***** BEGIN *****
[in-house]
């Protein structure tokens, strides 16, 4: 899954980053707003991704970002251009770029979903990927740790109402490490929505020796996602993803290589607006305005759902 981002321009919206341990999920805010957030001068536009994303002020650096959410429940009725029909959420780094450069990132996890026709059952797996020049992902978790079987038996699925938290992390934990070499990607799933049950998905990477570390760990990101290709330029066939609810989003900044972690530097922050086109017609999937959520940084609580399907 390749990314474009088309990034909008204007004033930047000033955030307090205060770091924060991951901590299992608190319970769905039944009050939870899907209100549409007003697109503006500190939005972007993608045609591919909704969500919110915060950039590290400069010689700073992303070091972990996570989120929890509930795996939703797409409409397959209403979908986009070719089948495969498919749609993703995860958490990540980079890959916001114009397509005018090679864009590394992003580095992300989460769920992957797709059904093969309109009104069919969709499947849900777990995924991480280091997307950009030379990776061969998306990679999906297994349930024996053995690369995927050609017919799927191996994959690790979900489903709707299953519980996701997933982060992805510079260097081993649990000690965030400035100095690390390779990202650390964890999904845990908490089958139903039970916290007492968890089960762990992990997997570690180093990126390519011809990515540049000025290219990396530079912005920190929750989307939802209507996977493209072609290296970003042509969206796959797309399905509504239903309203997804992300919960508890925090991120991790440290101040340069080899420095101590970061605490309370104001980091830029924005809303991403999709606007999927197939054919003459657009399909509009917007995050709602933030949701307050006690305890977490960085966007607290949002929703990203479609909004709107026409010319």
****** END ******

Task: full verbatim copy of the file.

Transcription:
[in-house]
């Protein structure tokens, strides 16, 4: 899954980053707003991704970002251009770029979903990927740790109402490490929505020796996602993803290589607006305005759902 981002321009919206341990999920805010957030001068536009994303002020650096959410429940009725029909959420780094450069990132996890026709059952797996020049992902978790079987038996699925938290992390934990070499990607799933049950998905990477570390760990990101290709330029066939609810989003900044972690530097922050086109017609999937959520940084609580399907 390749990314474009088309990034909008204007004033930047000033955030307090205060770091924060991951901590299992608190319970769905039944009050939870899907209100549409007003697109503006500190939005972007993608045609591919909704969500919110915060950039590290400069010689700073992303070091972990996570989120929890509930795996939703797409409409397959209403979908986009070719089948495969498919749609993703995860958490990540980079890959916001114009397509005018090679864009590394992003580095992300989460769920992957797709059904093969309109009104069919969709499947849900777990995924991480280091997307950009030379990776061969998306990679999906297994349930024996053995690369995927050609017919799927191996994959690790979900489903709707299953519980996701997933982060992805510079260097081993649990000690965030400035100095690390390779990202650390964890999904845990908490089958139903039970916290007492968890089960762990992990997997570690180093990126390519011809990515540049000025290219990396530079912005920190929750989307939802209507996977493209072609290296970003042509969206796959797309399905509504239903309203997804992300919960508890925090991120991790440290101040340069080899420095101590970061605490309370104001980091830029924005809303991403999709606007999927197939054919003459657009399909509009917007995050709602933030949701307050006690305890977490960085966007607290949002929703990203479609909004709107026409010319």